What the GOP Debate taught us about machine learning

While large swaths of Twitterdom were playing drinking games during the GOP Debate two nights ago, we had some fun of our own playing with our machine learning classifier. Here’s what we learned:

What worked out well

Our classifier really excelled in two important categories: candidate identification and sentiment. Correctly distinguishing candidates was something we thought we’d see, since, in the end, it’s one of the easier tasks for a machine learning classifier. If someone says “Carly,” in other words, you’d hope to see “Carly Fiorina” come as a confident prediction. And so it was. The cool thing was seeing some common misspellings and tangential information helping our model. “Turmp”, for example, is a great predictor for Donald Trump. “Ron”–a.k.a. Ron Paul–came up enough to help our classifier choose those tweets as related to Rand Paul since, commonly, tweets about Ron Paul compared father to son. In the end, our classifier sat at 84% confidence identifying candidates and, with about 20 minutes of tuning, we were able to get it to 87%. Now, let’s move to sentiment. For starters, candidates’ official hashtags–things like #standwithrand–were strong positive predictors. Those particular hashtags are essentially hunky-dory echo chambers where supporters and like-minded folks trumpet their candidates’ bona fides. Meanwhile, the negative predictors are a bit more interesting: past the usual invective, a lot of our strong predictors here concern issues about which the Republican party isn’t necessarily known for its visionary leadership. “Climate,” for example, evidences the fact that most of the candidates in these debates poo-pooed doing much of anything about the environment and instead focused on issues like terrorism or immigration.

What didn’t work out quite as well–and how to can fix it

Subject matter proved far more difficult to accurately classify. Our model hovered around 60% confident, but the reasons this is the case are actually quite interesting. So why doesn’t the subject matter classifier work as well as the others? Well, this might shock you, but a lot of tweets are just pronouncements of context-free opinion. You know, stuff like this:
Donald Trump: “People respect what I say.” Yeah… About that… #GOPDebate
— Jordan Peeples (@jopeeps31) December 16, 2015
That’s not really about anything past the fact that our intrepid tweeter is expressing a normal human emotion: Trump-induced nausea. Similarly, the following:

Our classifier rightly thinks this is a positive statement (“best” happens to be a fairly good predictor here) but there’s no real meat on the bone. It’s just a statement of opinion. Our classifier bucketed these tweets into “none of the above”–correctly, we might add–but since so much of our data fits this grouping, the model doesn’t have the necessary amount of data to confidently categorize some of the other major issues. Unlike candidates’ names, the issues themselves have a large associated lexicon. Words like “ISIS” give the model confidence that the statement is about terrorism because ISIS has been a constant in all the debates upon which we built our training data. But what about “San Bernadino”? Since that attack was so recent, and since it occurred since we last trained this model, our classifier has no way of knowing what to do with it. This is why data scientists put so much time into retraining their algorithms. Machine learning models don’t read the news or keep current on world events: they are trained by people who read the news and keep current on world events. To reiterate a common refrain, this is human-in-the-loop machine learning and this is a great–if fairly basic–example of how it works. As of writing, we’re currently running another Appen job where our contributors will classify the same tweets our model did, only they’re be looking only at data our model isn’t fairly confident about. By using those tougher rows to further tune our algorithm, we’ll be adding training data that’s brand new or particularly tricky, which is actually some of the best training data you can use. In short: our model already knows that “Ben” means “Ben Carson” but it doesn’t know that “San Bernadino” was a terrorist attack. After a bit of retraining, however, it will.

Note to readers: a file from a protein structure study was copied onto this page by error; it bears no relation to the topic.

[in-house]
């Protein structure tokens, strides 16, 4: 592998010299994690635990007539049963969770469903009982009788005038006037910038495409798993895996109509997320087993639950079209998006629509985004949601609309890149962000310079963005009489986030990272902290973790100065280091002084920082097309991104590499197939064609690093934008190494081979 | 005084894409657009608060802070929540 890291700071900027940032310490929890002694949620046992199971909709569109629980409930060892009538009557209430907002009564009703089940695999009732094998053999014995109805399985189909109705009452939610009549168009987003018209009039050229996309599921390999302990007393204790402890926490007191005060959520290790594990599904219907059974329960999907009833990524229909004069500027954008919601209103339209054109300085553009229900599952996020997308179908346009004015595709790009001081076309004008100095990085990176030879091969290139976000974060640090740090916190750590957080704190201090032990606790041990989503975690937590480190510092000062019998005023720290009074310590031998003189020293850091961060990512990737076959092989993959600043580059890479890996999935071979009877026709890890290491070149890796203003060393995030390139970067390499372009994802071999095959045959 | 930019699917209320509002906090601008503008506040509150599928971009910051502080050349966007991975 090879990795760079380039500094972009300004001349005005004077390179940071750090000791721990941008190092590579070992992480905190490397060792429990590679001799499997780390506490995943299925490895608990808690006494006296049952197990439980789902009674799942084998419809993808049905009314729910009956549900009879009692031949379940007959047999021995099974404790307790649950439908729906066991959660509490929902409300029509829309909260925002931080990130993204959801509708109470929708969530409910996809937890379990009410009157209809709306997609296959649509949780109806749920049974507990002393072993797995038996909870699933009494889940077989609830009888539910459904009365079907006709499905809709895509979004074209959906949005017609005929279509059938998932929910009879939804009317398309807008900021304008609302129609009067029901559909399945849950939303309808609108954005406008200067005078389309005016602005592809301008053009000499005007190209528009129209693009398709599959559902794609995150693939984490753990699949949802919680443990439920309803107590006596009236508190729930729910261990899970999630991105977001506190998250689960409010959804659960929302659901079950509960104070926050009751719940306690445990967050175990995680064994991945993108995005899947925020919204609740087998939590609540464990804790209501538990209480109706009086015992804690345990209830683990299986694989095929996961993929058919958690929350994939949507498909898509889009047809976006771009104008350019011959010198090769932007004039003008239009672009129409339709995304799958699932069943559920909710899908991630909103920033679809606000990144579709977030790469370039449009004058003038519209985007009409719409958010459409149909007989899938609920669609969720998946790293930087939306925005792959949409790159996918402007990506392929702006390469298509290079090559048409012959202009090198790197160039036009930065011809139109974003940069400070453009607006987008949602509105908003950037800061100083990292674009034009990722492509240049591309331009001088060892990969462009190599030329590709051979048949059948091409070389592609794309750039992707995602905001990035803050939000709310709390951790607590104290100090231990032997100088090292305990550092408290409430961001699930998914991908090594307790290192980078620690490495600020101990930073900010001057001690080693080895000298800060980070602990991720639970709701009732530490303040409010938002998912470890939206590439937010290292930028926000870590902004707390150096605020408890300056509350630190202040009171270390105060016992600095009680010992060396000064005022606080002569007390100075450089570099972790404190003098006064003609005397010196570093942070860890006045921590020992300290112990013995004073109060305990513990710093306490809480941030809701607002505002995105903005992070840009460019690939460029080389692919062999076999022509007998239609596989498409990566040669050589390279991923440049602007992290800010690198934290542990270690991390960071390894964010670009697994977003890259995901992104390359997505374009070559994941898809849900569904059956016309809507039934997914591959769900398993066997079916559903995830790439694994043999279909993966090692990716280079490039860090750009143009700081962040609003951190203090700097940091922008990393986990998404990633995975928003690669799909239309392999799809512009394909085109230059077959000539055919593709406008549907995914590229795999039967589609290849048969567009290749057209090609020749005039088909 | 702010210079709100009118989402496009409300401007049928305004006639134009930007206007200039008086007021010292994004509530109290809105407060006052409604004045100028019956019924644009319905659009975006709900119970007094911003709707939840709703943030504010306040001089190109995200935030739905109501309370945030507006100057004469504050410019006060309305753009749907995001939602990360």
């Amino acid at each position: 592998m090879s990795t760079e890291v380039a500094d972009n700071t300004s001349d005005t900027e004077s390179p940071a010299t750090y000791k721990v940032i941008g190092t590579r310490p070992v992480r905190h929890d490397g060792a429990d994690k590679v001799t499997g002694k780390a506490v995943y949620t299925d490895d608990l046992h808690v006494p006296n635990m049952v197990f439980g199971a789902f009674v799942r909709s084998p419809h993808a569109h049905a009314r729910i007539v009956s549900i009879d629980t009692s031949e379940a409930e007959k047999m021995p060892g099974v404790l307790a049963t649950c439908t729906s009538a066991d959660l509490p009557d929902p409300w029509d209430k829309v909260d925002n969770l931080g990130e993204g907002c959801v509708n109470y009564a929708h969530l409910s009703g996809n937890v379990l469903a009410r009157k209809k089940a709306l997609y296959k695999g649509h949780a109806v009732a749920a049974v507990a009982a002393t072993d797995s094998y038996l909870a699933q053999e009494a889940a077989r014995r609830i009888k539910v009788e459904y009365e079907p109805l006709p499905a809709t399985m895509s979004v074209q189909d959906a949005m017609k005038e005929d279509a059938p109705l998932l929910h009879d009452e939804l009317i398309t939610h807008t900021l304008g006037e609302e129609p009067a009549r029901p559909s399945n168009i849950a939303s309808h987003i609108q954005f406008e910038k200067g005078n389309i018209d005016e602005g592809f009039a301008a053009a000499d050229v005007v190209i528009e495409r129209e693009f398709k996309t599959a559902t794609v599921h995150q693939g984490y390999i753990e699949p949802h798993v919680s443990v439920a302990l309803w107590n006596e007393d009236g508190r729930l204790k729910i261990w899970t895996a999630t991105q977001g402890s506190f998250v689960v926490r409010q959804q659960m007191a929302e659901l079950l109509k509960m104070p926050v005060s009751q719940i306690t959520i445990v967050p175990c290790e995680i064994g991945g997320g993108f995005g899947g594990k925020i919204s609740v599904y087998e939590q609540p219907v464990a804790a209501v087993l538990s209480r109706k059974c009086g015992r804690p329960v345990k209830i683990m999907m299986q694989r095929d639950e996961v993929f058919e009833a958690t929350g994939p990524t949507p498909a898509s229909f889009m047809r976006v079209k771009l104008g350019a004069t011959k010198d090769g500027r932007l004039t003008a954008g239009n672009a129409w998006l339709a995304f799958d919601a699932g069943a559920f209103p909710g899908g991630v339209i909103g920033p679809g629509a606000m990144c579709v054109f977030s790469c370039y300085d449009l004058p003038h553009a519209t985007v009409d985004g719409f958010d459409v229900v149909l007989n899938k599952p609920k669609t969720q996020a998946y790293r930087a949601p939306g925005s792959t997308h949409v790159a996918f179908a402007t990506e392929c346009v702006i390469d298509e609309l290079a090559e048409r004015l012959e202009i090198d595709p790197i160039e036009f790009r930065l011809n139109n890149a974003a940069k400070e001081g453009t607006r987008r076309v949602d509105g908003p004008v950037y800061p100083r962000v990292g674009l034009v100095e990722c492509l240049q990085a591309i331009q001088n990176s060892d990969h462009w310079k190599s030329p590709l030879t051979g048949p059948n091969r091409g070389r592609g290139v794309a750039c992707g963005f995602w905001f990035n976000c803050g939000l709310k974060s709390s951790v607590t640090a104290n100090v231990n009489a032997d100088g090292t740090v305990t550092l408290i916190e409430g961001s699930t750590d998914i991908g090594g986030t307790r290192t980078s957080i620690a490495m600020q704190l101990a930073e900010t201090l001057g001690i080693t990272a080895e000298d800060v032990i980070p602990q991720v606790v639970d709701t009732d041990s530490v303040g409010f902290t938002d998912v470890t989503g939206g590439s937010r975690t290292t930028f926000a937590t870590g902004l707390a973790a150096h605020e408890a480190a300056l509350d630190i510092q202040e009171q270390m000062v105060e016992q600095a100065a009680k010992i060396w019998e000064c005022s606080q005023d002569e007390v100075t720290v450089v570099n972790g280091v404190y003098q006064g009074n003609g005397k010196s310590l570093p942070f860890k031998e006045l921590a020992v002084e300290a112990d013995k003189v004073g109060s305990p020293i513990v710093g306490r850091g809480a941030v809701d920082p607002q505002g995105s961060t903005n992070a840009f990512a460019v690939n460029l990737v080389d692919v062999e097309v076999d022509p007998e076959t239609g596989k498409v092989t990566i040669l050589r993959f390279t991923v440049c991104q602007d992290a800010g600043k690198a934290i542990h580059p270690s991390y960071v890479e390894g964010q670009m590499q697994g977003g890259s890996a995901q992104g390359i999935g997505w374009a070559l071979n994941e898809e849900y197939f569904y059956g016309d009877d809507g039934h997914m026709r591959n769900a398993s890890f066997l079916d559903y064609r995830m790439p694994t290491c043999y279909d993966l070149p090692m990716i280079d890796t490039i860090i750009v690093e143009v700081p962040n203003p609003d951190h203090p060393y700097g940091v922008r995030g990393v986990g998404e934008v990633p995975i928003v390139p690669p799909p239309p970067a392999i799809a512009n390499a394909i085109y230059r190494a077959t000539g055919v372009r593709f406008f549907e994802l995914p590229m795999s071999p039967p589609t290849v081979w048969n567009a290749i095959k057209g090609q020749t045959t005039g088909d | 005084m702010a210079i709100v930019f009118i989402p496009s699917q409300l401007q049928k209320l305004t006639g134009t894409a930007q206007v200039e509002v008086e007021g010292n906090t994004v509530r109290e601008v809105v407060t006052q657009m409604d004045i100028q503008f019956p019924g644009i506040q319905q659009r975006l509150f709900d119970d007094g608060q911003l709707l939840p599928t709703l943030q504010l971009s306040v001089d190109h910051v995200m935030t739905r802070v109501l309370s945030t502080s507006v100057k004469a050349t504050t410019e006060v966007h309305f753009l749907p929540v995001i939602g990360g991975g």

What’s next

Since there’s a GOP debate seemingly every other day and since Twitter basically explodes each time, we’re going to keep honing and tweaking our model. We’ll let you know how much better it gets each time, what bits it struggles with, and any particularly interesting insights we get along the way. Till next, when maybe someone will go with a yellow tie or something. GOP_2016_Debate.JPEG-023b3
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